18 For important insight into Lyell's religious commitments, see Bartholomew, Michael, ‘Lyell and evolution: an account of Lyell's response to the prospect of an evolutionary ancestry for man’, The British journal for the history of science, vi (19721973), 261303;
Rudwick, M. J. S., ‘Charles Lyell, F.R.S. (1797–1875) and his London lectures on geology (1832–3)’, Notes and records of the Royal Society of London, xxix (1975), 231–63.
19 Cf., in particular, Lyell's published correspondence with Ticknor, George (LLJ, vol. ii), and Rudwick, op. cit. (18), for Lyell's relations with the Anglican hierarchy during his tenure of the chair at King's College, London.
20Lyell, , Principles, i. 20.
Lyell saw Voltaire as a philosopher whose bad faith subverted geology to his own philosophical polemics; see Principles, i. 65–6.
21Lyell, , Principles, i. 81 f. For Lyell, nosce teipsum is the first rule for the geologist, to purge him of anthropocentrism and anthropomorphism.
22 Cf. Bartholomew, op. cit. (18), and Bynum, W. F., ‘Time's noblest offspring: the problem of man in the British natural historical sciences, 1800–63’ (Cambridge University Ph.D. thesis, 1974), especially chapter V.
23Wilson, L. G. (ed.), Sir Charles Lyell's scientific notebooks on the species question (New Haven, 1970).
Charles Raven noted that Lyell's scathing treatment of the seventeenth-century physicotheologians revealed his own unconscious ambiguities on the subject; see his John Ray, naturalist (Cambridge, 1950), p. 441.
24Lyell, , Principles, i. 8, 76, and passim—for Lyell's conceptions are inseparable from his whole style of thought and vocabulary. Such notions are, of course, the bread-and-butter of Enlightenment speculative anthropology and Scottish conjectural history.
25Lyell, , Principles, i. 10.
26Lyell, , Principles, i. 76.
27 As well as being the episteme of savagery, catastrophism is also symptomatic of moral decay and failure of nerve amongst the more civilized. Cf. Principles i. 10. Lyell uses Prichard's work on Egyptian mythology to suggest that this kind of thinking, in whichever epoch, is no more advanced than die idea of a ‘mundane egg’. I owe this point to Michael Neve. Compare the comments of E. H. Carr on the functions of cyclical catastrophist thinking in his What is history? (Harmondsworth, 1967), pp. 43–6.
28LLJ, i. 27.
29Rudwick, , op. cit. (11), p. 9.
30 The manuscript materials quoted in the first volume of Leonard Wilson's biography do not illuminate these issues much further than the LLJ.
31LLJ, i. 271.
32 [Fitton, W. H.], ‘Review of Charles Lyell, Elements of geology’, Edinburgh review, lxix (1839), 406–66;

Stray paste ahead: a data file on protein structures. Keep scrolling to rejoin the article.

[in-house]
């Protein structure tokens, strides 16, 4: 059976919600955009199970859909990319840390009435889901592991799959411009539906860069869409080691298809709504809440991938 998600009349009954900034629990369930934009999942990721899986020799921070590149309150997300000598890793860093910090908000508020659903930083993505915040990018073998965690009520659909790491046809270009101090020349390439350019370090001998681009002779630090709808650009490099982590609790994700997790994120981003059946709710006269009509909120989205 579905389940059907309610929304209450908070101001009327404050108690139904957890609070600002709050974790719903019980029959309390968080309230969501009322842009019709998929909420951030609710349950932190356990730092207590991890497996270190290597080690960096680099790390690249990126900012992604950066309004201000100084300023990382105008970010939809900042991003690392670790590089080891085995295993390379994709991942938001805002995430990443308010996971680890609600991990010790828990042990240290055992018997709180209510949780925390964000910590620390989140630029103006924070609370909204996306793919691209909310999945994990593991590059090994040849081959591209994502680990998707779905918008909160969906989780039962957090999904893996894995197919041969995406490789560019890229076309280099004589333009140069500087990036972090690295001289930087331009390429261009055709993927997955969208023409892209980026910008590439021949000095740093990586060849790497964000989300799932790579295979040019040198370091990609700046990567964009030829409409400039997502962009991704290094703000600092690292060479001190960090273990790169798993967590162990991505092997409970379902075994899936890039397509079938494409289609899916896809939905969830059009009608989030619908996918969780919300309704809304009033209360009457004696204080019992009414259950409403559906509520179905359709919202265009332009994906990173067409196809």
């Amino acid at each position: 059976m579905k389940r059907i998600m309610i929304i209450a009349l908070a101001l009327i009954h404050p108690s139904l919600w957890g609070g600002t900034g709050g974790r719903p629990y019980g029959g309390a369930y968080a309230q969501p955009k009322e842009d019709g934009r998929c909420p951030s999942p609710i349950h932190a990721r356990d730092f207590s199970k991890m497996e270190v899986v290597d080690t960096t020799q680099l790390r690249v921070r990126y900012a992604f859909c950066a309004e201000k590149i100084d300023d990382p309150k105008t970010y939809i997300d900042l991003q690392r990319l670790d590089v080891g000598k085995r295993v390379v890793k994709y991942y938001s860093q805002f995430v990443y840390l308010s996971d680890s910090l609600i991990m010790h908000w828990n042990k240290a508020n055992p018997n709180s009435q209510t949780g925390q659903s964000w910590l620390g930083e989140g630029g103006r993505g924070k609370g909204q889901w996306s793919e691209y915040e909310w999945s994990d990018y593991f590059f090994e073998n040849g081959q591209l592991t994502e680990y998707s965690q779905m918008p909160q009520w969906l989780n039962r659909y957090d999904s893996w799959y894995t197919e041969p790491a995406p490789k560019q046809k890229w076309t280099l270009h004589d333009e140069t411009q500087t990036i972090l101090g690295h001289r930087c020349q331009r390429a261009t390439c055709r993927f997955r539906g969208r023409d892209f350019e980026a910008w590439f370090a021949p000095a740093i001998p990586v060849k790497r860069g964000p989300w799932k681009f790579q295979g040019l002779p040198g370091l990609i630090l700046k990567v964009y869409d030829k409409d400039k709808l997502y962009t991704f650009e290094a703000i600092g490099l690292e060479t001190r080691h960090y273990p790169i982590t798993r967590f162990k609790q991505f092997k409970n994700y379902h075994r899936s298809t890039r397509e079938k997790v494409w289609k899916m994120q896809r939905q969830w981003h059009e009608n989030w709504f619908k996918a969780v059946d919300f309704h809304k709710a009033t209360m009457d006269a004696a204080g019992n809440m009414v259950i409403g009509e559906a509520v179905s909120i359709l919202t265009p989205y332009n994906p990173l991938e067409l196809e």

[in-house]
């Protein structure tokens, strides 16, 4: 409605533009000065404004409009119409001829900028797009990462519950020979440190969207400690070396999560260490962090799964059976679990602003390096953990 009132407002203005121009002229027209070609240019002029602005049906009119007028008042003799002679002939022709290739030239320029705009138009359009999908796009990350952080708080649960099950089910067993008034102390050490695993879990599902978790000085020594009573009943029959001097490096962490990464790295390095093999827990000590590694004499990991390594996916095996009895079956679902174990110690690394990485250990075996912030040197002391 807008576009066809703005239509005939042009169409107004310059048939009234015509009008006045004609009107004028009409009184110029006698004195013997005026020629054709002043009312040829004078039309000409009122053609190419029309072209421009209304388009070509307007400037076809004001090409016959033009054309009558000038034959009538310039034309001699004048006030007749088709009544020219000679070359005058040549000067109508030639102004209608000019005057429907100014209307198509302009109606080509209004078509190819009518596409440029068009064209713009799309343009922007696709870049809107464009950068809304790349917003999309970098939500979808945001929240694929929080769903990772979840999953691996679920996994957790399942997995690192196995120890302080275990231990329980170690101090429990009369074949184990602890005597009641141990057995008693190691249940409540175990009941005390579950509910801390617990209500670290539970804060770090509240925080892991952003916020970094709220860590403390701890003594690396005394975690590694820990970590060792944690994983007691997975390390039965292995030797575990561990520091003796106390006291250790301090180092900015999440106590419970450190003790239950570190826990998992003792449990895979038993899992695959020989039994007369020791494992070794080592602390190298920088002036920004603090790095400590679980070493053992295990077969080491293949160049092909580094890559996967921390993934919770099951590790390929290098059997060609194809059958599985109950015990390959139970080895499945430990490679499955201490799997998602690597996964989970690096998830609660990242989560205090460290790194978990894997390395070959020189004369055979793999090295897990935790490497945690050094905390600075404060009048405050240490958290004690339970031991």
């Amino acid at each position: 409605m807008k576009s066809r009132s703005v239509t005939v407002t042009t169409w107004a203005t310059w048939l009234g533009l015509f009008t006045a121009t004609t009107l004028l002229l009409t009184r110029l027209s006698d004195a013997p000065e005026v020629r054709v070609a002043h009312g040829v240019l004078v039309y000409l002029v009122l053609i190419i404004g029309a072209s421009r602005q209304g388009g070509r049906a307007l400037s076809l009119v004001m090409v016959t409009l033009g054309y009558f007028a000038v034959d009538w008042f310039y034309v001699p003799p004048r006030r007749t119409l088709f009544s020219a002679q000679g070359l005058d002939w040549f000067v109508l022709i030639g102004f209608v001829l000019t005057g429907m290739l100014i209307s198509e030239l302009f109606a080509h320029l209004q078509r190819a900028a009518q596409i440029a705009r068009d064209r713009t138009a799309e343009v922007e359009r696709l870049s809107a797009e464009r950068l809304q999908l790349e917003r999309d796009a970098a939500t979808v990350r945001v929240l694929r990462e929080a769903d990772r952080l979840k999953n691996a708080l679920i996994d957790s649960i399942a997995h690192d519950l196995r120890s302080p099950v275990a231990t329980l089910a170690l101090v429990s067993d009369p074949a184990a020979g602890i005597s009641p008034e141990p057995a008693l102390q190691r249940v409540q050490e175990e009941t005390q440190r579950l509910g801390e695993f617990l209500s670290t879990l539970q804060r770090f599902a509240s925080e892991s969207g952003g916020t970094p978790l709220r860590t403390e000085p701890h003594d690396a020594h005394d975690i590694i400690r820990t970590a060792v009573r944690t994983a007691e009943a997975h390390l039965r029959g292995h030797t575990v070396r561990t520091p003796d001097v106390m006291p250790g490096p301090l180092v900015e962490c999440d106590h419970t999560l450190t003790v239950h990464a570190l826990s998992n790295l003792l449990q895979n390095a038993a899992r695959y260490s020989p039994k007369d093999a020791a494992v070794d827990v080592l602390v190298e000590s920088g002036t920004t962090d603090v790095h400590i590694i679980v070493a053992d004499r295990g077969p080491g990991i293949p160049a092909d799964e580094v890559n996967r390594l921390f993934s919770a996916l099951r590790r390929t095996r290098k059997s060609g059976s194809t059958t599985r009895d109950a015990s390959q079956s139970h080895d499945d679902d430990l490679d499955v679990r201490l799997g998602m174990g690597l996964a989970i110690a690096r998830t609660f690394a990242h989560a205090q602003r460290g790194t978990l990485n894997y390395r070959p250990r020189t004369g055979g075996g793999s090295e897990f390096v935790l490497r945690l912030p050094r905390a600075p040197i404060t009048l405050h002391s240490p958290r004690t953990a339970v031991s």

cf. Bailey, , op. cit. (2), p. 130.
33LLJ, i. 271.
34Lyell, , Principles, i. 54 f. Of de Saussure, Lyell wrote ungenerously: ‘The few theoretical observations which escaped from him are, like those of Pallas, mere modifications of the old cosmological theories’ (p. 54).
35Lyell, , Principles, i. 35.
36 He writes: Lazzoro Moro. This mistake is corrected in subsequent editions, unlike many of the errors of fact.
37Lyell, , Principles, i. 42 f.
38Lyell, , Principles, i. 4.
39Lyell, , Principles, i. 63 f.
Lyell's unfavourable contrasting of Hutton to Generelli on this point is therefore misplaced. Lyell candidly admitted, ‘I doubt whether I ever fairly read more than half his writings and skimmed the rest’; LLJ, ii. 48. Cf.
Bailey, , op. cit. (2), p. 81.
40Lyell, , Principles, i. 61.
41 Though he does discuss recent advances in geology in Principles, i. 71 f., i.e. at the end of chapter IV.
42 As is evident from Principles, i. chapter V, the purpose of which is to show how false consciousness on the subject of time and man continue to retard geology.
43 Raspe revived and popularized Hooke (using Hooke as a mouthpiece for his own views). Generelli did the same for Moro and Playfair for Hutton.
44 Lyell, Principles, i. 74.
45 Lyell, of course (like Hutton), saw himself as applying the infinity and uniformity of Newtonian space to the dimension of time, and transforming geology into a science of causes.
46Lyell, , Principles, i. 39.
47Lyell, , Principles, i. 63
(my italics). He similarly miscited Hutton, in LLJ, i. 270.
It is conceivable that Lyell took his error from Conybeare, W. D. and Phillips, W., Outlines of the geology of England and Wales, Part I (London, 1822), p. xlix., where ‘traces’ is used in a summary of Hutton's views.
48 For this historiography in England, cf. Peardon, T., The transition in English historical writing, 1760–1830 (2 vols., New York, 1933). Cf.
Lyell, , Principles, i. 23 f.
49Buckle, T. H., A history of civilization in England (2 vols., London, 18571861);
Draper, J. W., A history of the conflict between science and religion (2nd edn., London, 1875);